HOW DID YOU COPE WITH IT?
CH: Keeping faith and putting all my worries in the Lord’s Hands. When everyone change and give up, He is right there!
AN-1: Stayed in contact with my family and friend’s.
JB: I cope with all of my obstacles by bowing and praying to GOD to bring me through each situation. I also meditate throughout the day.
KM: I coped by praying. I cried a little, slept a lot, and went ‘ham’ on the workout!
SR: Prayer and patience.
HOW DO YOU FEEL ABOUT BEING AWAY FROM YOUR FAMILY DURING THE PANDEMIC?
CH: It is not easy. You got to have strength. They are always in my thoughts and heart.
LL: Stressful, sad, and depressing.
AN-1: I feel stressed and always worried, even before this COVID-19 and more now.
JB: being away from my family and friends in the pandemic and countless other life changing episodes, made me realize how much I took life and my freedom for granted.
KM: Being away from my family during this pandemic was worrisome. Every time that I called home, I was worried about being informed of bad news. I just wish I could be there with my family.
SR: I have been unable to hug my with wife and it hurts.
HOW DID THE INSTITUTIONAL RESTRICTIONS AFFECT YOU?
CH: I don’t let anything affect me. I stay humble and I try to keep the right people around me. Also, you can’t believe everything you hear, because in prison rumors fly, especially when things are locked down. So, I try to stay focused.
LL: Not much, because I’m already locked up so there is nowhere for me to go even with infected people all around … it was bad.
AN-1: Not being able to get down to the law library as normal. I was unable to fight my case and prepare my appeal since I don’t have a lawyer.
JB: By being restricted, we’re unable to have visits with our family and friends.
KM: The restrictions that were placed upon the prison immensely affected my way of living life behind the wall. The things that helped me to cope with the reality of my sentence were taken away. I am unable to see and hug my loved ones, and I couldn’t even see my Muslim brothers in prison or go to religious services. Moreover, for some time I couldn’t even go outside to the yard and being locked up in my cell, I was left with my LORD and my faculties. I am grateful but it was the toughest time of my life.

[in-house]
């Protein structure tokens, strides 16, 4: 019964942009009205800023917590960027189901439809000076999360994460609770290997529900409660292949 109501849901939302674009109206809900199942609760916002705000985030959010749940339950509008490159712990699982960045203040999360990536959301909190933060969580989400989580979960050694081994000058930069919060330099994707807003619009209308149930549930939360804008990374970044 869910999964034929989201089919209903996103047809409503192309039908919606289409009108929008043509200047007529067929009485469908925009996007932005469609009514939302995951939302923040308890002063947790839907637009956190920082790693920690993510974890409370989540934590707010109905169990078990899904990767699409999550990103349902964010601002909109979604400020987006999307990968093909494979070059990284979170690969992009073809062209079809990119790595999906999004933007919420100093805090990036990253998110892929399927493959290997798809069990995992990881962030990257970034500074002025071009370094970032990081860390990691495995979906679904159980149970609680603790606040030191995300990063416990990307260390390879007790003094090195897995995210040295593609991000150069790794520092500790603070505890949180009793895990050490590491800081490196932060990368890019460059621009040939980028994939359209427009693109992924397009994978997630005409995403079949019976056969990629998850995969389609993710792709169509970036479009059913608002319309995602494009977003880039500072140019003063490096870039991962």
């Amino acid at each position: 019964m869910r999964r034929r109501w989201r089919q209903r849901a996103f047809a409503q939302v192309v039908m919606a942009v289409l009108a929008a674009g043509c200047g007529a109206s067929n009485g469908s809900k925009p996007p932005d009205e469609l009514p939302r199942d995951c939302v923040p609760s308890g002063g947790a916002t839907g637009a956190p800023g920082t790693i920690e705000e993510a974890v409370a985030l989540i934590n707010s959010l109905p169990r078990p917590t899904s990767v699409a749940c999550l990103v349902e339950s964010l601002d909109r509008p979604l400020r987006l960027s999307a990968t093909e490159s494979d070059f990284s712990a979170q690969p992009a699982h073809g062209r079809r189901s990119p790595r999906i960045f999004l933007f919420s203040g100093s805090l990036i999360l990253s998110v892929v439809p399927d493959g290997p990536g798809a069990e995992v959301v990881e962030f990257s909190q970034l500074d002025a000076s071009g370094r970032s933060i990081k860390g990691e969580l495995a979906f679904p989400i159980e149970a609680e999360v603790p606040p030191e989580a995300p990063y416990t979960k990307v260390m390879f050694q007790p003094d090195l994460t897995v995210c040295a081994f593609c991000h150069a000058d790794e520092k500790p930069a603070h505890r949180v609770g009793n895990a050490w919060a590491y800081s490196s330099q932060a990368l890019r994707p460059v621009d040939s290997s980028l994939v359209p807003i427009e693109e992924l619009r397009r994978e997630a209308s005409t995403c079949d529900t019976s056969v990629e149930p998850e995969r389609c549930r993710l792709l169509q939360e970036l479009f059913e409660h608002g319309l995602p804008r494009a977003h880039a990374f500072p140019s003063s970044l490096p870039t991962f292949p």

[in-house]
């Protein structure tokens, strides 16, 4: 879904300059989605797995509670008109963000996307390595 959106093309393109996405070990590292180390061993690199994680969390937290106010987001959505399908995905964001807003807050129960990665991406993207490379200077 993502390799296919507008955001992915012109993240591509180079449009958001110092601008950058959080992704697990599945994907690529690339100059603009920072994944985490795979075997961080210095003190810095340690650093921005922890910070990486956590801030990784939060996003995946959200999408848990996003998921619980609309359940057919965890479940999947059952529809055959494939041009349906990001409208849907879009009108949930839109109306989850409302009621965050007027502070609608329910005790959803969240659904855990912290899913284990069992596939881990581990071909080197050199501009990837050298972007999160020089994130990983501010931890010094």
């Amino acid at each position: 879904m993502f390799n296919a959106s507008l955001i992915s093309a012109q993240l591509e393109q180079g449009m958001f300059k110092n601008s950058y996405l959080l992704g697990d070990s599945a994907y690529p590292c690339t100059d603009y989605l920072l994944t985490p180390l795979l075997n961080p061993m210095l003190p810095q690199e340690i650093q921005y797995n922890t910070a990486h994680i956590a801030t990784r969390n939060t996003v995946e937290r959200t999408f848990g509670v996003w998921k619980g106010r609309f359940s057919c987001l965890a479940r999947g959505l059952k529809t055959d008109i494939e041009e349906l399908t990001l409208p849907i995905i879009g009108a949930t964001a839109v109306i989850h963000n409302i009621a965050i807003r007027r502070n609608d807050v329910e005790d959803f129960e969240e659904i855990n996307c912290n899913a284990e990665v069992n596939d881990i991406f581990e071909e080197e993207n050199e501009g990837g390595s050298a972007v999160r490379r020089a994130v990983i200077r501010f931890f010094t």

SR: Since the facility has been locked down there are no visits. And I can’t see my ailing wife, and I am unable to transmit my love to her in order to provide her an iota of emotional fortitude in her time of need.
SHARE YOUR THOUGHTS ABOUT YOUR STRUGGLES, UPS AND DOWNS, HOPE, ANYTHING THAT YOU FEEL ABOUT THE PAST YEAR, AND WHAT YOU WISH FOR 2021?
CH: As criminals we all had a bad past, but that has already passed. Whatever allegation or involvement, we are not proud of it. But I’m here trying to make a step in the right direction, not everything about me is perfect. I know I have flaws, but the greatest thing is that I learnt from them. I’ve managed to be at a place where I’m comfortable with change. With a better mind, and hopefully with a second chance, I can make my surroundings better, and help my family and community.
LL: I’m struggling to get out of prison with no appeals in courts. And not being able to see or be with my family, I am just holding on hope that we get past this pandemic. I wish 2021 and the future be better than 2020. I am ready to put 2020 behind us and looking forward to a better tomorrow.
AN-1: I’m just focused on my freedom and putting this unforgettable experience way behind me.
JB: I can sum this entire thing by saying that I will continue to pray for us all through the days, weeks, months, and years to come.
KM: I don’t like to complain about my circumstances because everyone has their own problems. But, this COVID-19 shit came through and made me realize that I am lonely and I need to talk and I hope and pray that I’m able to slide up out of here in 2021.
SR: COVID-19 has muted every sensation of being human. So, I’m hoping for a better year.
–By Tariq MaQbool